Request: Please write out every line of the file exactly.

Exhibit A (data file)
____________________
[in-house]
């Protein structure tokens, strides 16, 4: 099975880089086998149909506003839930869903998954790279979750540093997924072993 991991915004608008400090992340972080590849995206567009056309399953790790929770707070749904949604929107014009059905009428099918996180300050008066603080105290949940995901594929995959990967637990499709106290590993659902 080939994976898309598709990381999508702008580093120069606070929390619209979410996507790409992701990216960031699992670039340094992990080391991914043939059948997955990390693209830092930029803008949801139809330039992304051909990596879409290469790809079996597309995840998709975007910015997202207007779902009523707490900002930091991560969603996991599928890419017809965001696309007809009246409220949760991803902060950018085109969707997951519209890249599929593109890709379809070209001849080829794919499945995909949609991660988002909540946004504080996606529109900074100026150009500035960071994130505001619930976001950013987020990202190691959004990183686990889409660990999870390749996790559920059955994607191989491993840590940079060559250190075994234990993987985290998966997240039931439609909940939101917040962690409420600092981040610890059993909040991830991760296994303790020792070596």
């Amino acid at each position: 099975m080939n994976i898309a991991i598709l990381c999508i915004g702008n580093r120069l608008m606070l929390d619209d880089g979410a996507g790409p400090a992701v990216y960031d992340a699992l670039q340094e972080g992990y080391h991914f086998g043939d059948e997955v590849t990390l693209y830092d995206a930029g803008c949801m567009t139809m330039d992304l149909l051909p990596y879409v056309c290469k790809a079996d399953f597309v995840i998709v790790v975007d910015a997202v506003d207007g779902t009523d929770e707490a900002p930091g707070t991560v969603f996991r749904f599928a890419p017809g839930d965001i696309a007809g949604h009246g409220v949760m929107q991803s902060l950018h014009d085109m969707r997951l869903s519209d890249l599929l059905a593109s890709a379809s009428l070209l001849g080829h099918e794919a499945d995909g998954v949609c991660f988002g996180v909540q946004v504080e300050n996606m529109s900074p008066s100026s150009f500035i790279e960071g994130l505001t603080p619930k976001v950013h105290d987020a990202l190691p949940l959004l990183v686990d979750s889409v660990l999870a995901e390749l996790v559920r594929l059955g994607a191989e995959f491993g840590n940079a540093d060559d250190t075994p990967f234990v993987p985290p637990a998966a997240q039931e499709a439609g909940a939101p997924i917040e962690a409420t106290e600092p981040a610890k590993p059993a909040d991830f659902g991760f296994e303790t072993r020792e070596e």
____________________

[in-house]
């Protein structure tokens, strides 16, 4: 099975880089086998149909506003839930869903998954790279979750540093997924072993 991991915004608008400090992340972080590849995206567009056309399953790790929770707070749904949604929107014009059905009428099918996180300050008066603080105290949940995901594929995959990967637990499709106290590993659902 080939994976898309598709990381999508702008580093120069606070929390619209979410996507790409992701990216960031699992670039340094992990080391991914043939059948997955990390693209830092930029803008949801139809330039992304051909990596879409290469790809079996597309995840998709975007910015997202207007779902009523707490900002930091991560969603996991599928890419017809965001696309007809009246409220949760991803902060950018085109969707997951519209890249599929593109890709379809070209001849080829794919499945995909949609991660988002909540946004504080996606529109900074100026150009500035960071994130505001619930976001950013987020990202190691959004990183686990889409660990999870390749996790559920059955994607191989491993840590940079060559250190075994234990993987985290998966997240039931439609909940939101917040962690409420600092981040610890059993909040991830991760296994303790020792070596």
């Amino acid at each position: 099975m080939n994976i898309a991991i598709l990381c999508i915004g702008n580093r120069l608008m606070l929390d619209d880089g979410a996507g790409p400090a992701v990216y960031d992340a699992l670039q340094e972080g992990y080391h991914f086998g043939d059948e997955v590849t990390l693209y830092d995206a930029g803008c949801m567009t139809m330039d992304l149909l051909p990596y879409v056309c290469k790809a079996d399953f597309v995840i998709v790790v975007d910015a997202v506003d207007g779902t009523d929770e707490a900002p930091g707070t991560v969603f996991r749904f599928a890419p017809g839930d965001i696309a007809g949604h009246g409220v949760m929107q991803s902060l950018h014009d085109m969707r997951l869903s519209d890249l599929l059905a593109s890709a379809s009428l070209l001849g080829h099918e794919a499945d995909g998954v949609c991660f988002g996180v909540q946004v504080e300050n996606m529109s900074p008066s100026s150009f500035i790279e960071g994130l505001t603080p619930k976001v950013h105290d987020a990202l190691p949940l959004l990183v686990d979750s889409v660990l999870a995901e390749l996790v559920r594929l059955g994607a191989e995959f491993g840590n940079a540093d060559d250190t075994p990967f234990v993987p985290p637990a998966a997240q039931e499709a439609g909940a939101p997924i917040e962690a409420t106290e600092p981040a610890k590993p059993a909040d991830f659902g991760f296994e303790t072993r020792e070596e």